By Stephen Spotswood
LACKLAND AIR FORCE BASE, TX – One of the most common cancers among active-duty troops, malignant melanoma was diagnosed in 1,788 servicemembers between 2000 and 2011.1
Because military personnel often are required to be outside for prolong periods of time, increasing the risk of sun exposure, they might be expected to have higher rates of the cancer than the general population. Yet, that is not always the case. Young white males in the armed forces actually have a lower incidence of melanoma than the general population, according to a U.S. Military Cancer Institute study from 1990 to 2004. 2
(Malignant melanoma is far more common in Caucasians than in other races; of the 1,788 military cases between 2000 and 2011, only 129 were in nonwhites.)
On the other hand, rates for older servicemembers are as high or higher than the general population. More than 72% of the malignant melanoma cases were in servicemembers 30 years old or older, according to the June 2012 report from the Armed Forces Health Surveillance Center.
“In general, the strongest demographic correlate of increased risk of a cancer diagnosis was older age,” the authors wrote.
Focus on Prevention
That disparity might have much to do with the services’ increased focus on preventing melanoma in recent years. The Air Force has a slightly higher rate of melanoma than the services in total — 15.5 vs. 10.5 — but it also has a range of measures in place to protect its airmen from skin cancer, from very simple preventive measures to cutting-edge pharmaceutical treatments.
The first goal is to cut down on unnecessary exposure to sunlight and keep the development of melanoma and its warning signs to a minimum. Before deployment, troops are instructed about sun safety. None are deployed before being issued sunscreen, and mandatory hat wear has been in place since the 1960s. Pilots and navigators also are protected from the higher levels of radiation they could be exposed to in the upper atmosphere.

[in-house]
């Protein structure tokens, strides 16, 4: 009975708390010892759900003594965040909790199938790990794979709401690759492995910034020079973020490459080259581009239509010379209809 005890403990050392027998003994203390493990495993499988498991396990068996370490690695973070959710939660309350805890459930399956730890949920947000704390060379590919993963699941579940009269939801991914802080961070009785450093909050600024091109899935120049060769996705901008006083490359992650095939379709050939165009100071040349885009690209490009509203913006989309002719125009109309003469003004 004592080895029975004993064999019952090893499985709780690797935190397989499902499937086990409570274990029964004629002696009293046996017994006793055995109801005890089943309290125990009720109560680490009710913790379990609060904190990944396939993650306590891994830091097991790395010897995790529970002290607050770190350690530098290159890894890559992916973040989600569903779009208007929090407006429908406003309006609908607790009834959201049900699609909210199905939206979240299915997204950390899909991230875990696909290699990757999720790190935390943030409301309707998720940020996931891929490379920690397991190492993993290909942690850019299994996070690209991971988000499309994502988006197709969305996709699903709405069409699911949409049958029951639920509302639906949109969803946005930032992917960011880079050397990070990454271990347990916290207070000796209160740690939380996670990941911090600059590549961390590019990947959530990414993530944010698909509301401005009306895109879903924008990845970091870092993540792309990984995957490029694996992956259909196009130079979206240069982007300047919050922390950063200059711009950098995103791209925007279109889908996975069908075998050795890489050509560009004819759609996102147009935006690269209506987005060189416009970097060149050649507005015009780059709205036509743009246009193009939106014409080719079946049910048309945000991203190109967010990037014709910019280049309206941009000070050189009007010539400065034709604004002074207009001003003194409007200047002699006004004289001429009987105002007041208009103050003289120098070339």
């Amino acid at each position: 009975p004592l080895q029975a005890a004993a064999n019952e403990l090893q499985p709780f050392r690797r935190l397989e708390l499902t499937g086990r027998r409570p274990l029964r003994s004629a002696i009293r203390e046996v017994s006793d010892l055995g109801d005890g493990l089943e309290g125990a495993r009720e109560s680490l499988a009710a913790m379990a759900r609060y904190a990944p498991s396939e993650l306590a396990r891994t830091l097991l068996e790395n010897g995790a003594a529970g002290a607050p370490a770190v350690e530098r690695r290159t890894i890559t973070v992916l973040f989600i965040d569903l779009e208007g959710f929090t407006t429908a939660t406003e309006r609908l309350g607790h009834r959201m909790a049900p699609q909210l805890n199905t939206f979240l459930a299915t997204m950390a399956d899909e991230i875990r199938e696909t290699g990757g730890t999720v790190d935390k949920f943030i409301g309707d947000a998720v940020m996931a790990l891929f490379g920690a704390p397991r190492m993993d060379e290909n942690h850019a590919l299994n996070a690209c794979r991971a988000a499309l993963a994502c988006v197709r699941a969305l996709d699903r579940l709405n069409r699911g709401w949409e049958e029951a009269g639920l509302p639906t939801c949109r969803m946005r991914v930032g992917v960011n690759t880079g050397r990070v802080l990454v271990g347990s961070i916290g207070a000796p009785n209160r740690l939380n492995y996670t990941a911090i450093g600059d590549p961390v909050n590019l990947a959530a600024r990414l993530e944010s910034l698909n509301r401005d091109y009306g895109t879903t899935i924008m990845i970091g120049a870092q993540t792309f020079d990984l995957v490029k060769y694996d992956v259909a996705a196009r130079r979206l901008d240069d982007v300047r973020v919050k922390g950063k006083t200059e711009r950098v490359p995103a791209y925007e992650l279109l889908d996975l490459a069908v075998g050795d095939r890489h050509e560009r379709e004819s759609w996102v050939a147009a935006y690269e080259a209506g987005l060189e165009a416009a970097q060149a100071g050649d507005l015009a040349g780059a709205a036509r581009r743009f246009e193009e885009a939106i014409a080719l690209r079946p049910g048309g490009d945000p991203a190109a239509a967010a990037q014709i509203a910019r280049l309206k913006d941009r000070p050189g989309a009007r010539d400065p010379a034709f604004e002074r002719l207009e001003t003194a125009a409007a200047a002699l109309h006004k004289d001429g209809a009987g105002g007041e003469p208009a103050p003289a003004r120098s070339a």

The second goal is to catch all melanomas as early as possible.
“We screen aviators and those with flying status on a yearly basis, and flight surgeons screen them with a general skin exam,” explained Lt. Col. Todd Kobayashi, MD, the Air Force Surgeon General Consultant for Dermatology.
The American Academy of Dermatology (AAD) recommends a yearly screening exam for every adult, and servicemembers are asked to screen themselves on a yearly basis.
“We ask they do it on their birthday, so it’s easy to remember — birthday suit screening exams,” Kobayashi said. “You strip down and screen yourself, looking for atypical moles.”
While such moles are rarely malignant themselves, people who develop them are at an increased risk of developing melanomas.
The Air Force also tries to screen its retired population — who, being older, are at a higher risk for skin cancers — at least once a year.
Some of the barriers to success have been societal rather than medical. When the AAD rolled out its melanoma-prevention initiatives, including a campaign against the use of tanning beds, there was a lot of skepticism.